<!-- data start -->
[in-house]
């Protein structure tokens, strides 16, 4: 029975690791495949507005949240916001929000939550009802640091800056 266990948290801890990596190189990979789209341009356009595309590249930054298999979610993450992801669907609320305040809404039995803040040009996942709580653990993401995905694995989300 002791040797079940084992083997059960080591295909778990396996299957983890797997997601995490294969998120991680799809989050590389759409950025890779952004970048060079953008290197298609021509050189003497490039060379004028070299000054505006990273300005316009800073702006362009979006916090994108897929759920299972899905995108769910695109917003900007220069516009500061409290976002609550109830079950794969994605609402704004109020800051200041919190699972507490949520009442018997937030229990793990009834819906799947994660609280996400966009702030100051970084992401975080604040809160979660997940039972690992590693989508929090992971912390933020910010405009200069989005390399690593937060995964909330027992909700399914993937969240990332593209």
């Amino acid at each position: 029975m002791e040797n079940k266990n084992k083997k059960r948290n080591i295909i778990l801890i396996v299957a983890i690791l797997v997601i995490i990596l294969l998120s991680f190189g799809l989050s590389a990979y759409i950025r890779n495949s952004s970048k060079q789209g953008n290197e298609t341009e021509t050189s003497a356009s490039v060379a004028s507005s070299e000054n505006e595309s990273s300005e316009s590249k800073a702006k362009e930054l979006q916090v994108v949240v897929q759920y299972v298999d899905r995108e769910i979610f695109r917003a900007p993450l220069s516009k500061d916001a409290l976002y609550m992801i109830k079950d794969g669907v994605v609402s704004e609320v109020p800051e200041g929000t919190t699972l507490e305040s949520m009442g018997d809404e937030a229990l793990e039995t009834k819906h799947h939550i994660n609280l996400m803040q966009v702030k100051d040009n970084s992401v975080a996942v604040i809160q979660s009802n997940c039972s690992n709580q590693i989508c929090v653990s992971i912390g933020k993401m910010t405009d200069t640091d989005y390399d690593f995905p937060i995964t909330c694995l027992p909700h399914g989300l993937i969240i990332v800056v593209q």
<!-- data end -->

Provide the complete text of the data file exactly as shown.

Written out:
[in-house]
């Protein structure tokens, strides 16, 4: 029975690791495949507005949240916001929000939550009802640091800056 266990948290801890990596190189990979789209341009356009595309590249930054298999979610993450992801669907609320305040809404039995803040040009996942709580653990993401995905694995989300 002791040797079940084992083997059960080591295909778990396996299957983890797997997601995490294969998120991680799809989050590389759409950025890779952004970048060079953008290197298609021509050189003497490039060379004028070299000054505006990273300005316009800073702006362009979006916090994108897929759920299972899905995108769910695109917003900007220069516009500061409290976002609550109830079950794969994605609402704004109020800051200041919190699972507490949520009442018997937030229990793990009834819906799947994660609280996400966009702030100051970084992401975080604040809160979660997940039972690992590693989508929090992971912390933020910010405009200069989005390399690593937060995964909330027992909700399914993937969240990332593209």
């Amino acid at each position: 029975m002791e040797n079940k266990n084992k083997k059960r948290n080591i295909i778990l801890i396996v299957a983890i690791l797997v997601i995490i990596l294969l998120s991680f190189g799809l989050s590389a990979y759409i950025r890779n495949s952004s970048k060079q789209g953008n290197e298609t341009e021509t050189s003497a356009s490039v060379a004028s507005s070299e000054n505006e595309s990273s300005e316009s590249k800073a702006k362009e930054l979006q916090v994108v949240v897929q759920y299972v298999d899905r995108e769910i979610f695109r917003a900007p993450l220069s516009k500061d916001a409290l976002y609550m992801i109830k079950d794969g669907v994605v609402s704004e609320v109020p800051e200041g929000t919190t699972l507490e305040s949520m009442g018997d809404e937030a229990l793990e039995t009834k819906h799947h939550i994660n609280l996400m803040q966009v702030k100051d040009n970084s992401v975080a996942v604040i809160q979660s009802n997940c039972s690992n709580q590693i989508c929090v653990s992971i912390g933020k993401m910010t405009d200069t640091d989005y390399d690593f995905p937060i995964t909330c694995l027992p909700h399914g989300l993937i969240i990332v800056v593209q």